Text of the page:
In Pugh's Real Mathematical Analysis (first edition), ch. 3, exercise 41 (b) (p. 195):
Assume that $\psi: [c, d] \to [a, b]$ is continuously differentiable. Prove that if $f \circ \psi$ is Riemann integrable for each Riemann integrable $f$ on $[a, b]$, then the critical points of $\psi$ form a zero set.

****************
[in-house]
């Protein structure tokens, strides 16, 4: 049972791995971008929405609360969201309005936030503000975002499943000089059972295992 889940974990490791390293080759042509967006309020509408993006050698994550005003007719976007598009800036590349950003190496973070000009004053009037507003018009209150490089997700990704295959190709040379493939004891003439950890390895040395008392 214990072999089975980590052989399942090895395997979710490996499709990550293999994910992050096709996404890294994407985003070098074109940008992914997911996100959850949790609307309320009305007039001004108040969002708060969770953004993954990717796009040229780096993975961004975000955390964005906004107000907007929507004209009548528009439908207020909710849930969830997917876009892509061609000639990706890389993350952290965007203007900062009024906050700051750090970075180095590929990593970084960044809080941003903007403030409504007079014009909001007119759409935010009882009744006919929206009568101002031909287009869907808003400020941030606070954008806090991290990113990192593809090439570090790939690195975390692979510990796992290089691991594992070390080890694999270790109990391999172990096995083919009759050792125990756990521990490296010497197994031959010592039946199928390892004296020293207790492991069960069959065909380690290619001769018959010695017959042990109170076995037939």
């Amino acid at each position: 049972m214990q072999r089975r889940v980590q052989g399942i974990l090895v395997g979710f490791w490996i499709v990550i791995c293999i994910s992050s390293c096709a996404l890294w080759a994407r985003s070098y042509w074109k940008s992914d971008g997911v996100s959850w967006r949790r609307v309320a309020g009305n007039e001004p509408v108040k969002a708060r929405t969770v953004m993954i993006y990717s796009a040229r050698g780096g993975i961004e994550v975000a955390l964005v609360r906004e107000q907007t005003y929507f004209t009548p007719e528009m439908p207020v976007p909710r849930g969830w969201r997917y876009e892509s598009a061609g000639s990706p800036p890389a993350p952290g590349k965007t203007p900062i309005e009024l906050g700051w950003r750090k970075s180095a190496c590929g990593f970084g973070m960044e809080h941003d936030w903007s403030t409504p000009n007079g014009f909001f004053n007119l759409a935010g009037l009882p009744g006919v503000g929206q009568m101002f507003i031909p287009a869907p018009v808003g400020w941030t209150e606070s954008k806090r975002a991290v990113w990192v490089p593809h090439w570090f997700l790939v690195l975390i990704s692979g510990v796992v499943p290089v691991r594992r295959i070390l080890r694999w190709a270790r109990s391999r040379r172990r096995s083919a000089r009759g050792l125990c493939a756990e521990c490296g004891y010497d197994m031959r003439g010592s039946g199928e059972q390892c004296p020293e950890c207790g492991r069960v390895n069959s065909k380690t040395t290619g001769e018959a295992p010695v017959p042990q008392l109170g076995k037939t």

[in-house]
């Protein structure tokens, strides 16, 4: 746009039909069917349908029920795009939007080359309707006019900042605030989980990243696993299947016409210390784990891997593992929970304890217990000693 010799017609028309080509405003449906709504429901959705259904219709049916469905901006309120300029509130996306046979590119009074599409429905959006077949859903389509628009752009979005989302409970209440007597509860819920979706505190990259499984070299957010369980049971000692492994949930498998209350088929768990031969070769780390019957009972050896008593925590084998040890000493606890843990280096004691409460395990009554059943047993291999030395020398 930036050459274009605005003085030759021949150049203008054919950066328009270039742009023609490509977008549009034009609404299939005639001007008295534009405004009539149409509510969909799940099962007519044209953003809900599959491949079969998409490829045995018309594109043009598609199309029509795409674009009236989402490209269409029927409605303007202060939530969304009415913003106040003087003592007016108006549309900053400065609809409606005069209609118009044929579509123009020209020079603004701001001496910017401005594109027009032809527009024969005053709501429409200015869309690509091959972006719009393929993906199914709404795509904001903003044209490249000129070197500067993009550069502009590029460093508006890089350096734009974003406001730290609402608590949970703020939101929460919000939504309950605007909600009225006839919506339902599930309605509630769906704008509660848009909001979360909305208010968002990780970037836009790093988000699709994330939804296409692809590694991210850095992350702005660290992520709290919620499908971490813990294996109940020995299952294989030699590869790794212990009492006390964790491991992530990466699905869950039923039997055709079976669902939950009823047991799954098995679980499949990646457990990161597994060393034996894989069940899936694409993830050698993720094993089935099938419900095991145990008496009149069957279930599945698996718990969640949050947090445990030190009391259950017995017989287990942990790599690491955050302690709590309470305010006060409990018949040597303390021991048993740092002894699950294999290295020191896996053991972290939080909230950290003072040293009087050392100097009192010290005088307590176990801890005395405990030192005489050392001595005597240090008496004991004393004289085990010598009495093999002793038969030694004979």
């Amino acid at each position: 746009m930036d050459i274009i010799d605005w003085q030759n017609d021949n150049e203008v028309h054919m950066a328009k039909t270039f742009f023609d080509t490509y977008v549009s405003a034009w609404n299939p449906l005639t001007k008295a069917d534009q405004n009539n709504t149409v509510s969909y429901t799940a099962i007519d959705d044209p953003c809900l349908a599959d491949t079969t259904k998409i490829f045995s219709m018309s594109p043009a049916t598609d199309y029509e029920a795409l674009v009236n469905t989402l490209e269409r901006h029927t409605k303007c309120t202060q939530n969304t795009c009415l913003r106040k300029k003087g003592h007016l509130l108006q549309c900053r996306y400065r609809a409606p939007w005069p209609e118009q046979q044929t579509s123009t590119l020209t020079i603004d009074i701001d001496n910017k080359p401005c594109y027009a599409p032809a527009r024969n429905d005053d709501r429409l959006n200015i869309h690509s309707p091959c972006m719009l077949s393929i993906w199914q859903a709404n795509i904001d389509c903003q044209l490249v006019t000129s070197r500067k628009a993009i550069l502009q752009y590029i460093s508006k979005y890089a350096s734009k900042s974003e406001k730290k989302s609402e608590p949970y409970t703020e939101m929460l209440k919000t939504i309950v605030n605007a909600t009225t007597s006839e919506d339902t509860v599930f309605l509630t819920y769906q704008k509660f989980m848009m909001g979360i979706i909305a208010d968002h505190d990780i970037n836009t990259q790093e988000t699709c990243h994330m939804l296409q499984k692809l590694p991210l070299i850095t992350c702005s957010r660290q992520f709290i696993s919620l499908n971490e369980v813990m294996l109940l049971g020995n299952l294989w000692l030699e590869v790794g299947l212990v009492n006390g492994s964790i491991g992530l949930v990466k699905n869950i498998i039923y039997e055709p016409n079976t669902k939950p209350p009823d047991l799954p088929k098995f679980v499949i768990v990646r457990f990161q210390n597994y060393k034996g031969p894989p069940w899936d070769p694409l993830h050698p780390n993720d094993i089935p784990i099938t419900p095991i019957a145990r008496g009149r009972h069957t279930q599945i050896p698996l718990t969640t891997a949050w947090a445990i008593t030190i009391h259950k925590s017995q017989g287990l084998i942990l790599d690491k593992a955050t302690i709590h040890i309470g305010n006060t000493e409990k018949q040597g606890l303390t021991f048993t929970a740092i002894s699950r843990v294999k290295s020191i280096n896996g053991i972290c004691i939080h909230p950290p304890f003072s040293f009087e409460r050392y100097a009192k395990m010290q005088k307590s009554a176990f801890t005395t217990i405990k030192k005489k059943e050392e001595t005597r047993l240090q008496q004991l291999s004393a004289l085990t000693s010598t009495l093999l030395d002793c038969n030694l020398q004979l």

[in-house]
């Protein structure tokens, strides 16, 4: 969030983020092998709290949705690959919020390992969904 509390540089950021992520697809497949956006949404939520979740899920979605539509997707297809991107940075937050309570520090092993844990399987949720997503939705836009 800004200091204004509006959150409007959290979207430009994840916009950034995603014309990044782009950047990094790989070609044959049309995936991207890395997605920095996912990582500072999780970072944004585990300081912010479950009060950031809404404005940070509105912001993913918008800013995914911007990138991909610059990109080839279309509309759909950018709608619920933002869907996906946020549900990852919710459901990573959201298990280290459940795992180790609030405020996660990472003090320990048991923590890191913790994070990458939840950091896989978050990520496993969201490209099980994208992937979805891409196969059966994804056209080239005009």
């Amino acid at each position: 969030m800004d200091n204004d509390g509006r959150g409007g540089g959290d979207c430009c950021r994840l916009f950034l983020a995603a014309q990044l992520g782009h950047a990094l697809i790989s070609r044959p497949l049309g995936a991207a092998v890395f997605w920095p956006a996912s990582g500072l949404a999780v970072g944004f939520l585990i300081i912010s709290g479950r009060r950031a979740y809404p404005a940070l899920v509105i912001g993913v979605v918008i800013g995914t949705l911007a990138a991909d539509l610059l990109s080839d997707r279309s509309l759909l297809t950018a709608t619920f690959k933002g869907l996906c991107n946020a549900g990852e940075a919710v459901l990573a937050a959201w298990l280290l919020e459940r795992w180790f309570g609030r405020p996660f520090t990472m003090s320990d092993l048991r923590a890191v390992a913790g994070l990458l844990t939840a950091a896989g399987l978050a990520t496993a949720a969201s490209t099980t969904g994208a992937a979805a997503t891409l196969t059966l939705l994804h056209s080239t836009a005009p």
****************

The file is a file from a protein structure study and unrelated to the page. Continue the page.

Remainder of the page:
But if $\psi$ is constant, then it is everywhere critical and thus its critical points are certainly not a zero set (assuming $c < d$ of course). Yet $f \circ \psi$ is then constant for all $f$, and thus Riemann integrable. So this seems to be a counterexample. Have I done something wrong?